Packed with pop culture, feminist history, and a lot of good humored snark, The Book of Jezebel (Grand Central, $27) is an excellent companion to the popular website Jezebel.com. Want to know about Bella Abzug, Planned Parenthood, or Zits? The information is right here. We dare you to find better entries for Tube Tops, Sheryl Sandberg, or Xena, Warrior Princess. Nothing is sacred, and Lady Gaga shares the page with Gaia, Gardasil, and Indira Gandhi. With witty illustrations and photographs throughout, this encyclopedia, edited by Jezebel founder Anna Holmes, is the perfect gift for ladies of all ages.
With his fourth book in the help-for-writers series, Roy Peter Clark, “America’s Writing Coach,” has given us another indispensable guide to the written word, one especially suited to today’s under-140-characters attitude. In How to Write Short (Little, Brown $20) Clark, never the stern grammarian, gives invaluable instruction on the best ways to communicate a lot of information with few words. His guide for short-form writing, from Tweets to headlines to dating profiles, will be a useful tool for all writers.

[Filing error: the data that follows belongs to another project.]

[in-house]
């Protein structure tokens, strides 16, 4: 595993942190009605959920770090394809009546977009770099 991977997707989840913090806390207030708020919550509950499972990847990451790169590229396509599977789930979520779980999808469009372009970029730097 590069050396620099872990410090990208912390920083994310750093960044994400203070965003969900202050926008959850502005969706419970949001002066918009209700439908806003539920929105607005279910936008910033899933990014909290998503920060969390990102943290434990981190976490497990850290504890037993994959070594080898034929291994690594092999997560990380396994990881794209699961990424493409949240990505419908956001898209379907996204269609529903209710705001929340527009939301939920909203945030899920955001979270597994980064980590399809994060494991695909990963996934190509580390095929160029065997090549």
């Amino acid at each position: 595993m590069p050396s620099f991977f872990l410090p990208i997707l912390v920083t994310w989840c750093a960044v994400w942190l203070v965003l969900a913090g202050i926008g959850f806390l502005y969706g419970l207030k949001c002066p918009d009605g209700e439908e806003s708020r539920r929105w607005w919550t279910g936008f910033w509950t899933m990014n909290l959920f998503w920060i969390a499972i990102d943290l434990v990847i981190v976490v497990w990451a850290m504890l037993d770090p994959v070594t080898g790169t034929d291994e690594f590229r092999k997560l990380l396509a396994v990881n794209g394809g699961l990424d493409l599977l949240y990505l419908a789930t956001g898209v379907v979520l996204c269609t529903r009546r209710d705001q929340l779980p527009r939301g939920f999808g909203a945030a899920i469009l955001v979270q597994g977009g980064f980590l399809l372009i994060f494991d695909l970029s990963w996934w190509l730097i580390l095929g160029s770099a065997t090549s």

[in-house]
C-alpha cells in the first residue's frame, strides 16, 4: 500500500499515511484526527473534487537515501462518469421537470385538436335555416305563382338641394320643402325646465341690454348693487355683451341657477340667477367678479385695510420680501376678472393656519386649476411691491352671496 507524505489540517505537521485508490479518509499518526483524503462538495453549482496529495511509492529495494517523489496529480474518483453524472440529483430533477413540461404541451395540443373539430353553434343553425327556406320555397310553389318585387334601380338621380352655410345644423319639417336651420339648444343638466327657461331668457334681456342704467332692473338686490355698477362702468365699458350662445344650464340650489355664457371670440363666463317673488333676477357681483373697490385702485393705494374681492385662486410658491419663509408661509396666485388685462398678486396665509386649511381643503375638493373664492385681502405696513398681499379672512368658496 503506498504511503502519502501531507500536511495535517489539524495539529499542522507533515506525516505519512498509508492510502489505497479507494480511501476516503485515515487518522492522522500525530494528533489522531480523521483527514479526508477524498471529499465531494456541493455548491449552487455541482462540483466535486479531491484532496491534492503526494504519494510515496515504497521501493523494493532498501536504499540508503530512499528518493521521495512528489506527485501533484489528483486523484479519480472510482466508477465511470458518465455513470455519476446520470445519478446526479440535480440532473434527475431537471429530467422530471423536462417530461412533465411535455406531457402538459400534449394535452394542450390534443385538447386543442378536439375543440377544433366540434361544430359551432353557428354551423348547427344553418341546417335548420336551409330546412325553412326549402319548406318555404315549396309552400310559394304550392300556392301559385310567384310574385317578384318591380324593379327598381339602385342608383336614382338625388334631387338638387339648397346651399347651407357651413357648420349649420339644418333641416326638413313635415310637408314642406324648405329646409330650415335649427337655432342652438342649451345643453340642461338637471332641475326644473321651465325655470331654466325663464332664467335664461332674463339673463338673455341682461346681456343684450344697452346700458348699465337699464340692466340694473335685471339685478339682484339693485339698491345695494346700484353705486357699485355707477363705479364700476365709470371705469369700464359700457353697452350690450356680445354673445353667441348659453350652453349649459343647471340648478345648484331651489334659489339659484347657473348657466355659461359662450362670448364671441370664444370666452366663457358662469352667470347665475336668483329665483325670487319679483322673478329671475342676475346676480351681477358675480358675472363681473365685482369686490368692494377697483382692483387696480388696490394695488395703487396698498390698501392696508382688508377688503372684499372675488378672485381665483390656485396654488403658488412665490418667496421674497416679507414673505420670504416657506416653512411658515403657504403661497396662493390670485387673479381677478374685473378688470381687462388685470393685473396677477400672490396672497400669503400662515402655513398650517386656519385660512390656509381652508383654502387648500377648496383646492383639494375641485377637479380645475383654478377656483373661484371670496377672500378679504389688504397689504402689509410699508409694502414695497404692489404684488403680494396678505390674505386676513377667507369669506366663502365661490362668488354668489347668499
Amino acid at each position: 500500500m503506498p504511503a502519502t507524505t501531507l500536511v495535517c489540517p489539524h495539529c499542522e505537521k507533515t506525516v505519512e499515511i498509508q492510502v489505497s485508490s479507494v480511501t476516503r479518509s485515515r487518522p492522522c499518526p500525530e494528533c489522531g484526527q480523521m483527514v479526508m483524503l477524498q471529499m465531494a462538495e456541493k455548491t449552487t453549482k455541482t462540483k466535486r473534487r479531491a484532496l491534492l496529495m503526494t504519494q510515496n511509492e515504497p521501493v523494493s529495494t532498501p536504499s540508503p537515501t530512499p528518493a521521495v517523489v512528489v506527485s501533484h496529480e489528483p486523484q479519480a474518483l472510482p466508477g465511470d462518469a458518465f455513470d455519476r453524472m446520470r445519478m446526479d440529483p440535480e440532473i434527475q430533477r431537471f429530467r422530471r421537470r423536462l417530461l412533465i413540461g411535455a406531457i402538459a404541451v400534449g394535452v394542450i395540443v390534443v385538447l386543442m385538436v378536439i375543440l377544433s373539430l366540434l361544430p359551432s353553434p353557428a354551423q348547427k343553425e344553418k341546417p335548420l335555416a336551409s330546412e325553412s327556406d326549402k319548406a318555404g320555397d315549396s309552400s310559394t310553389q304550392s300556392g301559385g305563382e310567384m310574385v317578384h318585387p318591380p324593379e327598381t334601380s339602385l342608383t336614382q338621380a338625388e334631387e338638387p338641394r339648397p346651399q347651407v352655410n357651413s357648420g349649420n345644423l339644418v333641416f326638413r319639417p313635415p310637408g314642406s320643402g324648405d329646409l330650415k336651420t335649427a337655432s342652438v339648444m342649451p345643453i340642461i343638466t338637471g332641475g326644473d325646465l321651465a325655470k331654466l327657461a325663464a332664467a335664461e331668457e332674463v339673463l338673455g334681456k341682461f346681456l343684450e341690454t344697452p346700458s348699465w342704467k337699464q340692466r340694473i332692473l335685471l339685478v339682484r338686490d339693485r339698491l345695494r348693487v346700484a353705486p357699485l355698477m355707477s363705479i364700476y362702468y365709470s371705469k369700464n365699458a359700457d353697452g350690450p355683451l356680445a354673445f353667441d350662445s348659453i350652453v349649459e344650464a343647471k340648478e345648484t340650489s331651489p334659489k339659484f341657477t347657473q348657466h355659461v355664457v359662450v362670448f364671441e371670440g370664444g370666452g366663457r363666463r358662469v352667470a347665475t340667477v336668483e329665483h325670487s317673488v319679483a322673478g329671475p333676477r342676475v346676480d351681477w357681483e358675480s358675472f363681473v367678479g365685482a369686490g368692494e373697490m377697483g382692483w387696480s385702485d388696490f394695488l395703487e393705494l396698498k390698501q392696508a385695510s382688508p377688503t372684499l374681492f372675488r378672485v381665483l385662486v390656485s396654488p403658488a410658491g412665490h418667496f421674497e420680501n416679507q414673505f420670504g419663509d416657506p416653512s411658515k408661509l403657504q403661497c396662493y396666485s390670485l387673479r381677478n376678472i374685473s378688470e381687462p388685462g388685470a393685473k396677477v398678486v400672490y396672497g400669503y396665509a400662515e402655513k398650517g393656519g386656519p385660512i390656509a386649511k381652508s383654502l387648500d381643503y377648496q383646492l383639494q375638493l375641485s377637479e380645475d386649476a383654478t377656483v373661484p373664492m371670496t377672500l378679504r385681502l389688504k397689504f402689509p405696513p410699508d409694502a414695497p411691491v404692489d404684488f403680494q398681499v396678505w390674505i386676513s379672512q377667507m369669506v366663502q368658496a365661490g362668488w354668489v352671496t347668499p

The term “boomerang generation” is common fodder for New York Times trend pieces, but in The Smart One (Knopf, $24.95), the first novel by local author Jennifer Close, the Coffey family, with its trio of grown children, is anything but common. Claire, the middle sister, has just cancelled her wedding and left her life in New York City. Martha, a registered nurse and the eldest of the siblings, has been home for seven years, working at J. Crew. Their mother, Weezy, oversees the family while keeping a secret from her husband and her children. Adding to the mix is the return home after college of Max, the youngest, with his intimidatingly beautiful girlfriend and secrets of his own. Close tells the Coffeys’ story with pathos, just as she did those of the Girls in White Dresses, her earlier story collection. A talented writer, Close imbues her characters with humor and insight, sometimes hard-earned.